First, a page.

Published online by Cambridge University Press: 23 July 2015
To investigate the presence of neuropsychiatric symptoms (NPS) and sub-syndromes in elderly community-dwelling Asians with varying severity of cognitive impairment.
Chinese and Malay participants (n = 613) from the Epidemiology of Dementia in Singapore (EDIS) Study aged ≥ 60 years underwent clinical examination, neuropsychological testing, and NPS assessment using the Neuropsychiatric Inventory (NPI). Diagnosis of no cognitive impairment (NCI), cognitive impairment-no dementia (CIND), including CIND-mild and CIND-moderate, and dementia were made using established criteria.
A significant increase in the numbers of NPS was observed accompanying with increasing severity of cognitive impairment (p < 0.001). Compared to those with NCI/CIND-mild, participants with CIND-moderate [Odds ratio (OR): 4.2, 95% confidence interval (CI): 1.8–10.0] or dementia [OR: 9.2, 95% CI: 2.3–36.0] were more likely to have two or more neuropsychiatric sub-syndromes. Participants with CIND-moderate were more likely to have hyperactivity [OR: 2.0, 95% CI: 1.0–3.8] and apathy [OR: 2.9, 95% CI: 1.0–8.4] sub-syndromes, whereas patients with dementia were more likely to have psychosis [OR: 6.9, 95% CI: 2.4–20.1], affective (OR: 8.7, 95% CI: 1.8–42.9), and hyperactivity (OR: 5.4, 95% CI: 1.8–16.1). Furthermore, executive dysfunction and visual memory impairment were associated with the presence of three neuropsychiatric sub-syndromes; whist language and visuomotor speed impairment were related to the presence of two sub-syndromes. By contrast, impairment in attention, verbal memory, and visuoconstruction were not associated with any of the sub-syndromes.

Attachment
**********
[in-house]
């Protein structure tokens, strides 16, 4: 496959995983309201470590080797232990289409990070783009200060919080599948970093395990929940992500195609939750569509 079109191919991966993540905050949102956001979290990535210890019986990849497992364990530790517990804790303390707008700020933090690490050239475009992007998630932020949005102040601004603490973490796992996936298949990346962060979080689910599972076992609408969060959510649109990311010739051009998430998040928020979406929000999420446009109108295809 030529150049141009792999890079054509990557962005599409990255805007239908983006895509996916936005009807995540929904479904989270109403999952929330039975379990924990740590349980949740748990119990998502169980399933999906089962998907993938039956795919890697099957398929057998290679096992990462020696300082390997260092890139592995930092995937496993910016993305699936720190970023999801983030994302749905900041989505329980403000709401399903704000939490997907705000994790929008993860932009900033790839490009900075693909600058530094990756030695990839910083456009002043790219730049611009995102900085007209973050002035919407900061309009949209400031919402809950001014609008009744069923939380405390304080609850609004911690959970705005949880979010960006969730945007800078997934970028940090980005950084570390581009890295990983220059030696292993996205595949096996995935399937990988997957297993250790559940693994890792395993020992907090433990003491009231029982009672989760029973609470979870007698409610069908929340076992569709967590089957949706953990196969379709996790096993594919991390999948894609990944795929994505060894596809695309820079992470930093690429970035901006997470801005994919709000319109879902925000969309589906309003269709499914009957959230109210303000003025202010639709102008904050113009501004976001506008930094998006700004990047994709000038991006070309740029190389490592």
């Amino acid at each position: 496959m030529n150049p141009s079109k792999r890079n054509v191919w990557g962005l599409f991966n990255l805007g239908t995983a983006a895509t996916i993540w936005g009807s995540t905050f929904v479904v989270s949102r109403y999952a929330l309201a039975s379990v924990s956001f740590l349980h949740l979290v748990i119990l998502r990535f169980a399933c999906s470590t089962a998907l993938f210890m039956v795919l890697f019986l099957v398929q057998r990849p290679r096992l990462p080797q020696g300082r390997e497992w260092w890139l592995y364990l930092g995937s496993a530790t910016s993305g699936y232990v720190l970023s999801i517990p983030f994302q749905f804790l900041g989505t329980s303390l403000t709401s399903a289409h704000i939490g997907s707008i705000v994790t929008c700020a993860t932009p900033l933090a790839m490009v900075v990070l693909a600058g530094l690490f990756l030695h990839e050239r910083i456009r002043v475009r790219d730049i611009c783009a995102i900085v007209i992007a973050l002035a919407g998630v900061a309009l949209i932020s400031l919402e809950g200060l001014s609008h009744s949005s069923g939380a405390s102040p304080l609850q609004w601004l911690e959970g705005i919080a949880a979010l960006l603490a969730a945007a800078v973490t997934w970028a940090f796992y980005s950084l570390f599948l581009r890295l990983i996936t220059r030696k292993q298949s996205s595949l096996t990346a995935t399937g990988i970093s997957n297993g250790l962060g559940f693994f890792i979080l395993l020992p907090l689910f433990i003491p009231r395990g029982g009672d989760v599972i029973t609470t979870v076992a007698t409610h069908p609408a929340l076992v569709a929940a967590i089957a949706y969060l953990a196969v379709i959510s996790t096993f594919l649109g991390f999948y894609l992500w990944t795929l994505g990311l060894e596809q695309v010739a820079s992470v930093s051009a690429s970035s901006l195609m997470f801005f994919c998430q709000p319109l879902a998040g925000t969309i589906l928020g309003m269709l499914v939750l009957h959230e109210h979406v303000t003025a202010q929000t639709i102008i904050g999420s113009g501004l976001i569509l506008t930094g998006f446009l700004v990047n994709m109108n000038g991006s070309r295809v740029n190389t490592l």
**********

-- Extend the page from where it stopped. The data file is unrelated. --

The presence of NPS and sub-syndromes increase with increasing severities of cognitive impairment, and different neuropsychiatric syndromes are associated with specific impairment on cognitive domains in community-dwelling Asian elderly.